Good morning. About to head down to the X, where I'll spend the entire day punching the keyboard. So I'll blog again after the morning skate.

The Caps may not skate this morning after shutting out the Hurricanes in Carolina's home opener last night. That's not the simplest back-to-back in the world, and one does wonder if Bruce Boudreu comes right back with Czech goalie Michal Neuvirth. The 22-year-old made 29 saves for his first NHL shutout -- including a magnificent sliding glove stop to rob Eric Staal of the tying goal in the second period.

The Capitals, a team rich in superstars, make a rare St. Paul appearance, so come down and check it out.

Last year, Alex Ovechkin, featured in a very entertaining November GQ, registered his fourth 50-goal, 100-point season. Sidekicks Nicklas Backstrom finished fourth in the NHL with 101 points and Alexander Semin seventh with 40 goals. And Mike Green has led NHL defensemen in scoring in consecutive seasons.
“They do everything 100 miles an hour,” said Wild goalie Jose Theodore, who played the past two seasons in Washington and got to play in Colorado with Joe Sakic and Peter Forsberg.
“I’ve seen a lot of highlight goals in my career. Washington is a skilled, skilled team. A lot of people say they play a lot like the Oilers did in the 80s. They want to go offense and they want to score some goals.”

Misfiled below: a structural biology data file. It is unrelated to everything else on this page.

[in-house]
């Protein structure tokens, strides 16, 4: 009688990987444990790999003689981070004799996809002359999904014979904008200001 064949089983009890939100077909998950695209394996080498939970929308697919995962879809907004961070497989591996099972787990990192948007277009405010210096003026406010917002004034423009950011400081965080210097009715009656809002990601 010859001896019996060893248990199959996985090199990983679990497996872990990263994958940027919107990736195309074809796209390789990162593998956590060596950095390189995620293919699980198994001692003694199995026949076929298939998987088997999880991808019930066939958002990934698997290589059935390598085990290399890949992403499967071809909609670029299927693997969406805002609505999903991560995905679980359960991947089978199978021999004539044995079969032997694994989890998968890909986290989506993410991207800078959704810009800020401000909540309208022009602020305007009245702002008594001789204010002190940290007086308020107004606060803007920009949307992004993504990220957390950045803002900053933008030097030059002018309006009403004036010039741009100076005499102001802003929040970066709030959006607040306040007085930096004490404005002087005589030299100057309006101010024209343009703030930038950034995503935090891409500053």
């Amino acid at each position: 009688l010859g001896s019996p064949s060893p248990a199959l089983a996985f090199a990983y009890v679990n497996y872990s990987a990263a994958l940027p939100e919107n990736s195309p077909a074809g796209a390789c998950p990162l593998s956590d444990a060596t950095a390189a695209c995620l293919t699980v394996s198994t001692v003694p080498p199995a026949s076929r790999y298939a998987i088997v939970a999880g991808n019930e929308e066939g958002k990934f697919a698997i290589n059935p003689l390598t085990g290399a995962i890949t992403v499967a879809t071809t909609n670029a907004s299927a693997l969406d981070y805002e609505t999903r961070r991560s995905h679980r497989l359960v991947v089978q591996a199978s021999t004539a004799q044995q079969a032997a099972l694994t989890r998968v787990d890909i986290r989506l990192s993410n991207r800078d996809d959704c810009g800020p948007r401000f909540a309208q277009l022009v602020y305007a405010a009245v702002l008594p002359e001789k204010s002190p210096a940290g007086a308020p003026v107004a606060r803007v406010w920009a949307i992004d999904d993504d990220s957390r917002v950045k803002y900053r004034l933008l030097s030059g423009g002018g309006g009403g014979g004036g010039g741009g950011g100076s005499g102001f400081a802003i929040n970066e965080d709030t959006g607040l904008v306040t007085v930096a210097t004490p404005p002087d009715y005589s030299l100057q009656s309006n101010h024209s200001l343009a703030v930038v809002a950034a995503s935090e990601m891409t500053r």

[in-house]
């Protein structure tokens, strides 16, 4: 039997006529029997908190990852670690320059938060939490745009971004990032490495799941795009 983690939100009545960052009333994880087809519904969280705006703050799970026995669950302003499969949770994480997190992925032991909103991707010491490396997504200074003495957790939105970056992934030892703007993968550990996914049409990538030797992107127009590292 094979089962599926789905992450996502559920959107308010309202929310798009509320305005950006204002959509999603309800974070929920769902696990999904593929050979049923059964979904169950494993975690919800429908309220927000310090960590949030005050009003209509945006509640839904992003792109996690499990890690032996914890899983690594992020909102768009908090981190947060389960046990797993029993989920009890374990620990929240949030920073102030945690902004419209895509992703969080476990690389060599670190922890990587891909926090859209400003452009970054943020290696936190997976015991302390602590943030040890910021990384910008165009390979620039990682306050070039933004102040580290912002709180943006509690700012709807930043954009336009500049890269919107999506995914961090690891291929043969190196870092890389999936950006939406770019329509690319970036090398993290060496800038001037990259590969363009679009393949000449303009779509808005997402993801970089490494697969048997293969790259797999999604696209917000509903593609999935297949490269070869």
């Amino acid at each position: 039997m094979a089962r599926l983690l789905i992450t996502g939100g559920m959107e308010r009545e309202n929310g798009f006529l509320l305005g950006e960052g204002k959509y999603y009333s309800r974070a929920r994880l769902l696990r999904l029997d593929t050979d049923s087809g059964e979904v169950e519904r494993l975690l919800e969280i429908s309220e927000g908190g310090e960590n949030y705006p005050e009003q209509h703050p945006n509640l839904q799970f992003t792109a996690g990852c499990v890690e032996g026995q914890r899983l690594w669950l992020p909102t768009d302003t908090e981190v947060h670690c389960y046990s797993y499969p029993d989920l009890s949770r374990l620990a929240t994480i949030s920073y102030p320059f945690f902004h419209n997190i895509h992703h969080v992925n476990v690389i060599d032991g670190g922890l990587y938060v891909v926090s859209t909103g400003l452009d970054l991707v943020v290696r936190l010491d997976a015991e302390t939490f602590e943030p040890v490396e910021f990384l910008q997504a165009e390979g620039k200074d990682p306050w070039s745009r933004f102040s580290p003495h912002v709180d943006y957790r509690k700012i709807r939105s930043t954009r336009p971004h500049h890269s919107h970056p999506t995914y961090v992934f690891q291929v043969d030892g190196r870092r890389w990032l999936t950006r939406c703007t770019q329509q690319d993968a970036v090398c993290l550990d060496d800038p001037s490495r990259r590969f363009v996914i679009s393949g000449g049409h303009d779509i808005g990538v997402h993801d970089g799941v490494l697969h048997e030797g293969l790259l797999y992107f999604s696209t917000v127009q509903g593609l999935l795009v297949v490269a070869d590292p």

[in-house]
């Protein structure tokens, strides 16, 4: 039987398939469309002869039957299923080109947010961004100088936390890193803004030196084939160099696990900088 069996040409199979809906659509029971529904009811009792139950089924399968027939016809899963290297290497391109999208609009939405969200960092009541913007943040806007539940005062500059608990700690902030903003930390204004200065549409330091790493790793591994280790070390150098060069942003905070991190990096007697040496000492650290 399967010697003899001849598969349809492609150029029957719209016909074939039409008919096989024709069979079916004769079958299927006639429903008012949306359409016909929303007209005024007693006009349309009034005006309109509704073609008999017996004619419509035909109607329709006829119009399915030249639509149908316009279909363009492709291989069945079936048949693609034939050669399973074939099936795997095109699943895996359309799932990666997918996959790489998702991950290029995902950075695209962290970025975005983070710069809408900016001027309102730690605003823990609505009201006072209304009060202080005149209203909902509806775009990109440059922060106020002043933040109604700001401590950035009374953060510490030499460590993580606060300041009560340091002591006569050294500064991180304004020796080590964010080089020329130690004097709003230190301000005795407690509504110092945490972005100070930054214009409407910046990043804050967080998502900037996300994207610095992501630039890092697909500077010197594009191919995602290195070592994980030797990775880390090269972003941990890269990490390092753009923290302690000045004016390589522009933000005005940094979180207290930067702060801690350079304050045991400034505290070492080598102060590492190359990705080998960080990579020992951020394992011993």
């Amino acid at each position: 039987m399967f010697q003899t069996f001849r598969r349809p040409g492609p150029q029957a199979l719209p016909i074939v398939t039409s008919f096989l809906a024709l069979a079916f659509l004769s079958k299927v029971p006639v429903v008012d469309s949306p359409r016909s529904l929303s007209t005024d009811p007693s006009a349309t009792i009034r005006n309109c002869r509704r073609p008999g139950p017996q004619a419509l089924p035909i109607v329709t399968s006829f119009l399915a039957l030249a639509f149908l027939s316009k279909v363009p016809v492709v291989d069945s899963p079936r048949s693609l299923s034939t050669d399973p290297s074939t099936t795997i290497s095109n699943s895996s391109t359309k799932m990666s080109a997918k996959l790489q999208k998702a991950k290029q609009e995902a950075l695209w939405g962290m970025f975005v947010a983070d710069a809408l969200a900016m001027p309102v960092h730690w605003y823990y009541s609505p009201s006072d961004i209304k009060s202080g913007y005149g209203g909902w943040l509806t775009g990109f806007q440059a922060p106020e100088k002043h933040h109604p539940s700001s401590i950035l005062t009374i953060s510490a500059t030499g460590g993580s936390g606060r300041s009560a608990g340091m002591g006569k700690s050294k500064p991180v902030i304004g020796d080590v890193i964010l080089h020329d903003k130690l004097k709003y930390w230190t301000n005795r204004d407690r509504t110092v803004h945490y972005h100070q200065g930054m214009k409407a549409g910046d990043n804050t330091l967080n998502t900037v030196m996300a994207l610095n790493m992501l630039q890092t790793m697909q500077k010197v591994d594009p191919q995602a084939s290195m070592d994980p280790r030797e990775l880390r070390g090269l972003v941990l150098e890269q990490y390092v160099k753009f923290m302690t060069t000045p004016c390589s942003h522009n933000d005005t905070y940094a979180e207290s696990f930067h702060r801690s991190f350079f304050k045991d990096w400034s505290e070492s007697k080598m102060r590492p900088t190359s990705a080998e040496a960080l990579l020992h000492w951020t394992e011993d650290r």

Tonight, one has to think Marty Havlat will be motivated to "go offense" and score -- or create -- some goals, too. He was the subject of my article in today's paper (link here). Agent Allan Walsh is obviously unhappy and believes Havlat has been under-utilized in Minnesota under coach Todd Richards.

I tried to write it fair and balanced, and let both sides speak.

But regardless of what you think of Walsh airing his gripes in the media, this is the reality: If Havlat's not happy the way he's being utilized here, the Wild better repair this. For a player on Year 2 of a 6-year deal at a $5 million a year cap hit, the Wild better figure out a way to make him happy because the player most often wins in this situation.

The Wild's just not good enough to have Havlat unhappy, and not performing. They need Marty Havlat to be the Marty Havlat of old, and that is a very dynamic player.

So it'll be interesting to see how Richards reacts here. Does he throw him now on the No. 1 PP unit? Does he spot him in on the PK? Does he play him alongside Mikko Koivu even though Koivu wants to be attached at the hip to Antti Miettinen?

And if Richards does react like that, how does Kaptain Koivu handle that and the rest of the team? Suddenly Richards is a pretty tough predicament.

The reality is even though Koivu and Havlat didn't have the best chemistry for the very brief time they played together, Havlat is the Wild's highest-paid skater and second highest-paid player (Koivu's extension doesn't start til next year) and maybe he warrants a try with the Wild's best center. And let's be honest: Antti Miettinen should be a 50-goal scorer with the scoring chances he receives on the No. 1 line. Maybe it's time to break that up. As I wrote the other day, at some point I'd think you'd have to try a different No. 1 line when you're a team coming off two non-playoff years.

We'll see. The other reality now is all eyes will be analyzing Havlat's every move in a game now, especially if Richards increases his ice time and gives him a more significant role. And Walsh knows that. And you can bet Havlat knows that. Fans are going to want to see effort and points, and if he receives more ice time and more of a role and still doesn't perform, now it's on him.

Talk to you later.

Older Post

Latendresse injured, Kobasew questionable; Backstrom vs. Backstrom

Newer Post

Havlat, Richards react to today's article; Wild injury updates